While much is known about individual domains of the Vps27/Hse1 complex, little is known about how the subunits of the complex associate with one another. A predicted coiled-coil region in the Vps27/Hse1 (Bilodeau et al., 2003) and Hrs/STAM (Mizuno et al., 2004) complexes is necessary for complex formation, and an adjacent region of STAM1 dubbed the “STAM specific motif” (SSM) has also been implicated (Mizuno et al., 2004). To characterize the core around which the complex assembles, we carried out sequence similarity searches in the region of the predicted coiled-coil using PSI-Blast (Altschul et al., 1997). To our surprise, these regions of Vps27, Hse1, and STAM all showed statistically significant similarity (E values of ~ 10-9) to the GAT (GGAs and TOM) domains of the GGA and TOM trafficking adaptor proteins (Fig. 1, A and B). GAT domains are monomeric three-helix bundles (Collins et al., 2003; Shiba et al., 2003; Suer et al., 2003; Zhu et al., 2003) that bind to ubiquitin (Mattera et al., 2004; Puertollano and Bonifacino, 2004; Scott et al., 2004; Shiba et al., 2004). We sought to test the prediction that Vps27 and Hse1 contain GAT domains and to understand how a GAT domain-based core could assemble an oligomeric complex by determining the crystal structure of what we refer to as the Vps27/Hse1 core complex. The structure shows that the core complex consists of two intertwined GAT domains, each consisting of two helices from one subunit, and one from the other. The two GAT domains are connected by a two-stranded coiled-coil. Residues in the interface between the subunits are shown to be essential for the normal sorting functions of these proteins. Finally, the role of the core in organizing the cooperative interactions of other domains of the Vps27/Hse1 complex was explored using coarse-grained Monte Carlo simulations.
Based on secondary structure predictions and the putative homology to known GAT domains, a protein construct comprising residues 345-440 of Vps27 fused to an N-terminal hexahistidine tag was co-expressed in Escherichia coli with a second untagged construct comprising residues 275-375 of Hse1. The Vps27 and Hse1 fragments co-eluted from the chelating column and co-migrated on size exclusion chromatography (Fig. 2A). All of the material consisted of the binary complex, with no observable population of free monomeric subunits. Since these portions of Vps27 and Hse1 are competent to form a highly stable binary complex, and there is no indication that other domains of these proteins are involved in complex formation, we refer to this complex as the “Vps27/Hse1 core complex” throughout.
To determine the oligomeric state of the Vps27/Hse1 core complex in solution, the Vps27/Hse1 complex was analyzed by analytical ultracentrifugation. The global data analysis was consistent with a single ideal solute having a molecular mass of 23.2 ± 0.4 kDa. This compares well to the calculated molecular mass of 23,703 Da for a 1:1 complex of the Vps27 and Hse1 core fragments. The experimental stoichiometry of 1:1 heterodimers is n = 0.98 ± 0.02 (Fig. 2B,C, Fig. S1). The core region of Hse1 expressed alone was too unstable to characterize by analytical ultracentrifugation. The isolated core region of Vps27 was found to be relatively stable, however. The isolated core region of Vps27 was characterized by sedimentation equilibrium experiments (Fig. 2D). The global data analysis in terms of a single ideal solute resulted in poor data fits, but analysis in terms of two non-interacting solutes, returned excellent fits consistent with the presence of monomeric Vps27 and a higher molecular mass species (Fig. 2D, Fig. S2). The best fit showed that the isolated Vps27 core sample contained 94% monomer and 6% aggregate on a molar basis.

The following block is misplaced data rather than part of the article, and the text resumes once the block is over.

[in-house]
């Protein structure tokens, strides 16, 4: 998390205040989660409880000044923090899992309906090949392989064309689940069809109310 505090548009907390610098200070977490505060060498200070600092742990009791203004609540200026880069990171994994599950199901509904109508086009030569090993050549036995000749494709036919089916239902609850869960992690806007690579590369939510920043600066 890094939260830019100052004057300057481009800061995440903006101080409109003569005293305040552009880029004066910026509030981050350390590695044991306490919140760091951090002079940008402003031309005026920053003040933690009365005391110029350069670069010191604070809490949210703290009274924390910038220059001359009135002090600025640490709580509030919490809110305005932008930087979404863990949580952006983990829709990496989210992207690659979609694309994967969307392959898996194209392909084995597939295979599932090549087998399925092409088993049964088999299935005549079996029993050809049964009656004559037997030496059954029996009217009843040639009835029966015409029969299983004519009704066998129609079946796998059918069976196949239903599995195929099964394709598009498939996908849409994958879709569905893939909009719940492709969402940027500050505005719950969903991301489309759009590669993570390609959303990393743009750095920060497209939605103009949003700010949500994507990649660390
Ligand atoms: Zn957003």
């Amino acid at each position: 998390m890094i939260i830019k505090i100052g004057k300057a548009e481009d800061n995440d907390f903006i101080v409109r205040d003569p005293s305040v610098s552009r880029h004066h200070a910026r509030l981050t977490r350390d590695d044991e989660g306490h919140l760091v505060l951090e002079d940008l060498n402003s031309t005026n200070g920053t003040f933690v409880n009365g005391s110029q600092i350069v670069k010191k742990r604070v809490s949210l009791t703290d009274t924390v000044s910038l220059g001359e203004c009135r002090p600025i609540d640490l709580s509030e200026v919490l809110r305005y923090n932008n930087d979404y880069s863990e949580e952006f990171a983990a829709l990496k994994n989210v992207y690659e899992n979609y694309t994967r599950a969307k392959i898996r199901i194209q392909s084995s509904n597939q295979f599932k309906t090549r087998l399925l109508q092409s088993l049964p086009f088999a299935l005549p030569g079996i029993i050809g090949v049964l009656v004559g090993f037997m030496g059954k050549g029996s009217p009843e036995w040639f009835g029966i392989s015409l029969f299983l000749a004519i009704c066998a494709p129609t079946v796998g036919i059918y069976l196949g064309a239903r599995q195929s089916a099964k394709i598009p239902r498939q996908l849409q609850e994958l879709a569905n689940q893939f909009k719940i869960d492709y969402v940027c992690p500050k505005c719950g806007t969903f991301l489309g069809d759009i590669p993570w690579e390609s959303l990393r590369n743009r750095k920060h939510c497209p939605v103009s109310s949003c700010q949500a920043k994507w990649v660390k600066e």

The crystal structure of the Vps27/Hse1 core complex was determined at 3.0 Å resolution by a two-wavelength multiwavelength anomalous dispersion experiment at the Se edge (Fig. 3A). The overall structure is barbell-like, with dimensions of roughly 90 × 20 × 20 Å (Fig. 3B, C). The structures of the two subunits are very similar to each other, with an r.m.s.d. of 1.8 Å for the overlay of 67 Cα atoms. The two subunits are intimately intertwined such that 2104 Å2 of solvent accessible surface area is buried per subunit (Fig. 3D, E). The N-termini of the subunits are close together (17 Å apart) at the middle of the barbell. In contrast, the C-termini are at opposite ends of the barbell, 87 Å away from each other.
Each subunit consists of three α-helices. At 89 and 72 Å long, respectively, the α3 helices are the longest in the structure. The α3 helices have three distinct structural roles. The N- and C-terminal portions of α3 contribute to the formation of three-helix bundles at each end of the barbell. One bundle (HHV) consists of α1 (residues 288-312) and α3-N (322-341) of Hse1, together with α3-C of Vps27 (410-438). The second bundle (VVH) consists of α1 (residues 351-371) and α3-N (381-399) of Vps27, together with α3-C of Hse1 (354-372). The narrow center of the barbell consists of a two-stranded coiled-coil formed by the central portion of each α3 helix. The coiled-coil region spans residues 396-414 of Vps27 and 338-356 of Hse1. Several residues of the coiled-coil are thus also part of the helical bundles.